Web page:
'I’d say personal challenges have been the biggest I’ve had to face'
Fitness manufacturer has created gyms for Arsenal, Everton and Google among others
Gregory Bradley: “We have been growing aggressively for six years but what we want to do is keep it manageable and sustainable.”
The staff at BLK BOX Fitness
BLK BOX Fitness is a fitness equipment manufacturer based in Belfast’s Titanic Quarter. Established in 2012 by 30-year-old managing director Gregory Bradley, the business specialises in the design and manufacture of strength and conditioning equipment.
What sets your business apart from the competition?
I wouldn’t say we have competition in Ireland. We manufacture 30-35 per cent of our equipment in Belfast, which gives us a huge lead time advantage on other companies. We also work in the knowledge economy in consultancy. We’ve worked with Arsenal, Everton, Sri Lanka cricket. We fitted out a gym for Conor McGregor in Portugal. We also have sole supply rights for Sport Scotland, the sporting body, that’s a huge tender for us.
What was the best piece of business advice you’ve ever received?
The advice I think about the most was from Charlie Tremendous Jones. He said you will be the same person in five years that you are today except for the people you meet and the books you read. When you read, you’re getting the person’s lifetime knowledge for £5 or £10. There’s a running joke in the company ‘Frank Sinatra didn’t move his own piano’ – I firmly believe you should play to your strengths but I’d still have to do a bit of the hard work.
What’s the biggest mistake you’ve made in business?
At the start, I had a few friends I went into business with. It was probably a bit idealistic thinking that was going to work. I’ve made loads of mistakes. It’s learning from them and moving on because mistakes are inevitable.
And your major success to date?
Moving to a new headquarters in the Titanic Quarter, just underneath the Harland and Wolff cranes. I’m always looking to expand. We did Google just before Christmas. All of those are just the icing on the cake of doing smaller, independent gyms and giving them proper advice and equipment. Seventy-five per cent of our business is through referrals, which feels great and helps us not having to spend much on advertising.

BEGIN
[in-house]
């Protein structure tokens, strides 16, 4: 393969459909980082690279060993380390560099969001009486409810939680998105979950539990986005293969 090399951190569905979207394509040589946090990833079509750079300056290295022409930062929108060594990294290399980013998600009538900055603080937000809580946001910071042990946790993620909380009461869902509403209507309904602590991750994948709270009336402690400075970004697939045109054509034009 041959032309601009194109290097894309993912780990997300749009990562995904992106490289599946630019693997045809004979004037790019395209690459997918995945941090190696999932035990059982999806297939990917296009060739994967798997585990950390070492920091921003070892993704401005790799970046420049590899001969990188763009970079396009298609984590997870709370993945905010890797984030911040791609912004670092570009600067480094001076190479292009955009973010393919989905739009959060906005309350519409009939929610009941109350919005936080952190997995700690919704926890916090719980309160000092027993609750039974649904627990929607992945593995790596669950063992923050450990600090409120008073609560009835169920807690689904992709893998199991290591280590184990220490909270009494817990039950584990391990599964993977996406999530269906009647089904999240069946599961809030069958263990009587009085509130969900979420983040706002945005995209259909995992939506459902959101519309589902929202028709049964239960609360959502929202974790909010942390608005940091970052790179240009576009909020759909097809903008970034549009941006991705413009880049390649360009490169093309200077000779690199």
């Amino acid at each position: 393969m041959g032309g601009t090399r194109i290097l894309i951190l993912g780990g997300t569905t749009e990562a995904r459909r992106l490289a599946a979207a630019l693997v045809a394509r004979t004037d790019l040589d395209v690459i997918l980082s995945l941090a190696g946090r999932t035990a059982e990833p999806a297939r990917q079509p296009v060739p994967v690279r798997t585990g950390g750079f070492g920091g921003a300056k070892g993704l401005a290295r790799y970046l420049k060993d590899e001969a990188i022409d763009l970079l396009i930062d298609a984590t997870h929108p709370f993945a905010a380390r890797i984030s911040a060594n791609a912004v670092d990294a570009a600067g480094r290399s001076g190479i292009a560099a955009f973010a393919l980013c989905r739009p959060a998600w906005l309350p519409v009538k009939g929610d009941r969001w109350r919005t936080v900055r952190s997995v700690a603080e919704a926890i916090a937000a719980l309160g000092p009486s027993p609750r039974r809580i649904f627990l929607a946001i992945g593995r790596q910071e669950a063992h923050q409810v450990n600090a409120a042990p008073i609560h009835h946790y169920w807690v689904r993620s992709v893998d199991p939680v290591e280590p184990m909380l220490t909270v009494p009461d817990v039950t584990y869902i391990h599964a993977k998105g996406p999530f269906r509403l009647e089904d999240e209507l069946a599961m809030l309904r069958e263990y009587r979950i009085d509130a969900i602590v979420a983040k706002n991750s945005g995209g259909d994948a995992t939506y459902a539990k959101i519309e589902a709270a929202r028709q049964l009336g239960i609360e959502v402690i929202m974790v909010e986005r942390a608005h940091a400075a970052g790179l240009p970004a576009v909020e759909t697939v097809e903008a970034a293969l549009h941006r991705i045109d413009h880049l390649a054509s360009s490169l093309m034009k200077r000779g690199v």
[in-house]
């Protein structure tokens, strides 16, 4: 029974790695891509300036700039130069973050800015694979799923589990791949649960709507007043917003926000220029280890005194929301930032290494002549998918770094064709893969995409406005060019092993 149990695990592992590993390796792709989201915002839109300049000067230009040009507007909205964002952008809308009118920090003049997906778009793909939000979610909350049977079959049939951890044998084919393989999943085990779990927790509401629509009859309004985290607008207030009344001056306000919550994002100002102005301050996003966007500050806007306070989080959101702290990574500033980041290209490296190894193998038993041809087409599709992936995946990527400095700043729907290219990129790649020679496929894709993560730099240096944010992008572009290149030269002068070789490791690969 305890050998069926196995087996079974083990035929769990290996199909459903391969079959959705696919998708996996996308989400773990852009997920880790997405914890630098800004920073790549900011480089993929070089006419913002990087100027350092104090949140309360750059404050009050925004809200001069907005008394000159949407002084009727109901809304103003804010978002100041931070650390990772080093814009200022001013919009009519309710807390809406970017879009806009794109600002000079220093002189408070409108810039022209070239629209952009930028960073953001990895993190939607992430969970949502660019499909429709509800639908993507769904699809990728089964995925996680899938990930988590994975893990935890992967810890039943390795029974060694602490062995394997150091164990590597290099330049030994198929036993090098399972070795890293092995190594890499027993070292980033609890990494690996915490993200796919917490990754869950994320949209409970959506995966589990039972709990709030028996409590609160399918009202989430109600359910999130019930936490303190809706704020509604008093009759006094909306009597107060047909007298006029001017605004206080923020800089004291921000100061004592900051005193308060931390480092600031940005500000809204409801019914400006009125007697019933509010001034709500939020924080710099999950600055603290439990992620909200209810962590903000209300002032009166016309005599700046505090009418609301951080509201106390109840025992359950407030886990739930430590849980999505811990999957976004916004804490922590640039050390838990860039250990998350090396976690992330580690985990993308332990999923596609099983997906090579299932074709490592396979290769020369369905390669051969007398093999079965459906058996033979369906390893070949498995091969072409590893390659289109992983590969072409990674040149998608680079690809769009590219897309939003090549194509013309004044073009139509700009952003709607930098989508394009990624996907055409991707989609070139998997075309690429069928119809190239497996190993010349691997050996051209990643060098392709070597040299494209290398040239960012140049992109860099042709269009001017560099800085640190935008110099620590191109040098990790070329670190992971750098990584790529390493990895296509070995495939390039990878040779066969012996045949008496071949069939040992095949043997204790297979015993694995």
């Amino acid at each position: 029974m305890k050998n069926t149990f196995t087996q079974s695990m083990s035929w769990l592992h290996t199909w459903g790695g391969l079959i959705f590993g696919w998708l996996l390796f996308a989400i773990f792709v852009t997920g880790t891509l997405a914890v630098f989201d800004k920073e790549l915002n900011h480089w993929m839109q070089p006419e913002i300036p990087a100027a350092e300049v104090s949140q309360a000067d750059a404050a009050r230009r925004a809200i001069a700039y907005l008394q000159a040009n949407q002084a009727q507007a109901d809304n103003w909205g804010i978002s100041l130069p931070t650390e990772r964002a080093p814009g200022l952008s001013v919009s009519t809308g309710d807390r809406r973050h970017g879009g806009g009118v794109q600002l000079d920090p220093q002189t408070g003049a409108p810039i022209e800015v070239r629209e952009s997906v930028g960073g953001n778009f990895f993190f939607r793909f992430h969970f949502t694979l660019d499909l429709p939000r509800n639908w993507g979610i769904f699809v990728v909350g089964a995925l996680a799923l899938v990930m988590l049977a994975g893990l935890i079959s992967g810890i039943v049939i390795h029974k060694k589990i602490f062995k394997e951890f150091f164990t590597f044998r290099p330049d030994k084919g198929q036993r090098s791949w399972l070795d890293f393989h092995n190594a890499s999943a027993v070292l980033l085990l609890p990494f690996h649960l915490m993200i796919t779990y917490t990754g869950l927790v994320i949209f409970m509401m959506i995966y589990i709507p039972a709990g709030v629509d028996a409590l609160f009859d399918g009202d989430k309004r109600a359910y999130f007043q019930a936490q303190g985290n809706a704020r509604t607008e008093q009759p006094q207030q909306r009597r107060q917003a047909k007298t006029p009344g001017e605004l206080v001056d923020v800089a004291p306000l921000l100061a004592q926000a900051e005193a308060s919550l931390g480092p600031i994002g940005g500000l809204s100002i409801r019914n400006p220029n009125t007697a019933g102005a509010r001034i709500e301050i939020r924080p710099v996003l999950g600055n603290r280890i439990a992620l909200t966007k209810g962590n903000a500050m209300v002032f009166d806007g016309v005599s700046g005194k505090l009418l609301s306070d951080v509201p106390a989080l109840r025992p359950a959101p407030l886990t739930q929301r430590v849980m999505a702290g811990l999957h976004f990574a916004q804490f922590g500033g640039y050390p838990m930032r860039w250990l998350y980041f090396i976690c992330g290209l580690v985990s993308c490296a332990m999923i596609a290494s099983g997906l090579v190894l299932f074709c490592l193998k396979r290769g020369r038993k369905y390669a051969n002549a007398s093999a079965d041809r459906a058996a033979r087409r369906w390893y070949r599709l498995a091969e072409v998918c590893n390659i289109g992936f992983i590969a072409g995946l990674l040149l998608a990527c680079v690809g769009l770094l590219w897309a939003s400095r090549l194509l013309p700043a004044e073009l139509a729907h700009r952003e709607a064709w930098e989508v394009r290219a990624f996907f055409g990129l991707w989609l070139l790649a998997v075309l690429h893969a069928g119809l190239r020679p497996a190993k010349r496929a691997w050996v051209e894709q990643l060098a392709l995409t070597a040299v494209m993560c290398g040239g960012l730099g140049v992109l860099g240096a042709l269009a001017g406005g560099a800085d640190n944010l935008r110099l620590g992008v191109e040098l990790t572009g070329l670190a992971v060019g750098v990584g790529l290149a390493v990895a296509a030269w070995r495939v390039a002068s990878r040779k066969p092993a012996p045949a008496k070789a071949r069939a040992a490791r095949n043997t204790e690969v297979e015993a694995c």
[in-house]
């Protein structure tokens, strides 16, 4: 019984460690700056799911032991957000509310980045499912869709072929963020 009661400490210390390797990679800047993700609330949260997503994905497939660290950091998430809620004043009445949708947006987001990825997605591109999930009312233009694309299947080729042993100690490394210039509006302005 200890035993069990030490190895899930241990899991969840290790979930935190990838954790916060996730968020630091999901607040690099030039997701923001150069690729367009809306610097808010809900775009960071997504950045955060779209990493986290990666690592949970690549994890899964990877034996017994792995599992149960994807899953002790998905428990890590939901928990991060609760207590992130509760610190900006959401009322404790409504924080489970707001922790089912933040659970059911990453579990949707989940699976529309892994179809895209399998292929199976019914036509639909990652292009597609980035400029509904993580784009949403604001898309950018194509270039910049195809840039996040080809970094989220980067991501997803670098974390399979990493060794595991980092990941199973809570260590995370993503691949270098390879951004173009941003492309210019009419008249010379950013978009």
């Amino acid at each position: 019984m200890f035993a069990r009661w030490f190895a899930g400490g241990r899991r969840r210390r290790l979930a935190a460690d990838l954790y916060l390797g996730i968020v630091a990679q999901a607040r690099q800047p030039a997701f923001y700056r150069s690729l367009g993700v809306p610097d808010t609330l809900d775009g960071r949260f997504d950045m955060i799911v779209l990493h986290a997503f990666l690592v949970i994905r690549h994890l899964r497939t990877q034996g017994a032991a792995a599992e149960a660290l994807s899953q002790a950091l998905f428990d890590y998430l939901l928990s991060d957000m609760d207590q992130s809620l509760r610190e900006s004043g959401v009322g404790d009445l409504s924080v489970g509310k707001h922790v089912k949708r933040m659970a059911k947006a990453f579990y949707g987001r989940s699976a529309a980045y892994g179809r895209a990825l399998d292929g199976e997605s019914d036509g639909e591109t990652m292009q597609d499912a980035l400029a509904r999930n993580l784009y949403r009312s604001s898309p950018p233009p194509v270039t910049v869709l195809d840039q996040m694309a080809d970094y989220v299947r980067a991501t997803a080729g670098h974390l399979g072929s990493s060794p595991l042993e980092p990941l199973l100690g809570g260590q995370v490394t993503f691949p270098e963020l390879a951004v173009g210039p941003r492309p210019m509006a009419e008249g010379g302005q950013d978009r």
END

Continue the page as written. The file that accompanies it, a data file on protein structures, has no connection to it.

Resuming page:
Who do you most admire in business and why?
Elon Musk would be one, I read his autobiography. Steve Jobs would be another. Locally, Alan Clark from Stat Sports in Newry would be another one. They’ve achieved a lot in 10 years, so that would be my goal.
Based on your experience in the downturn, are the banks in Ireland open for business to SMEs?
I know banks extremely well. We’re in the process of getting a growth loan at the moment. We have a lot of new hires and we’ve taken on a new property. Banks get bad PR and rightly so sometimes. When you work with banks, you’re dealing with the person who wants to give you the loan, but credit can shoot you down. My advice with banks would be never to focus on one. Ask around. Invest NI have given us a lot of support.
What one piece of advice would you give government to help stimulate the economy?
The politicians in Stormont aren’t up to much. Brexit has had a negative impact so far in terms of costs going up with the exchange rate and importing products. I don’t know what the answer is going to be but we can only blame ourselves if we’re not successful.
What’s been the biggest challenge you have had to face?
I had a serious accident while playing Gaelic football a few years ago where I fractured my neck and skull and lost a lot of my memory. That gave me a bit of perspective. I’d already started the business at that stage. My brother died in Australia two years ago. I’d say personal challenges have been the biggest I’ve had to face.
How do you see the short-term future for your business?
We have been growing aggressively for six years but what we want to do is keep it manageable and sustainable. We’ve just taken on a new distributor in the Middle East to look after Dubai and Abu Dhabi. We’re also going to take on distributors in Europe.
What’s your business worth and would you sell it?
I’ve an idea of what it’s worth but the price is what the buyer is willing to pay. I guess the reason you start a business is to have a saleable asset. We have a 10-year lease in the new property. At some point, I probably will sell it.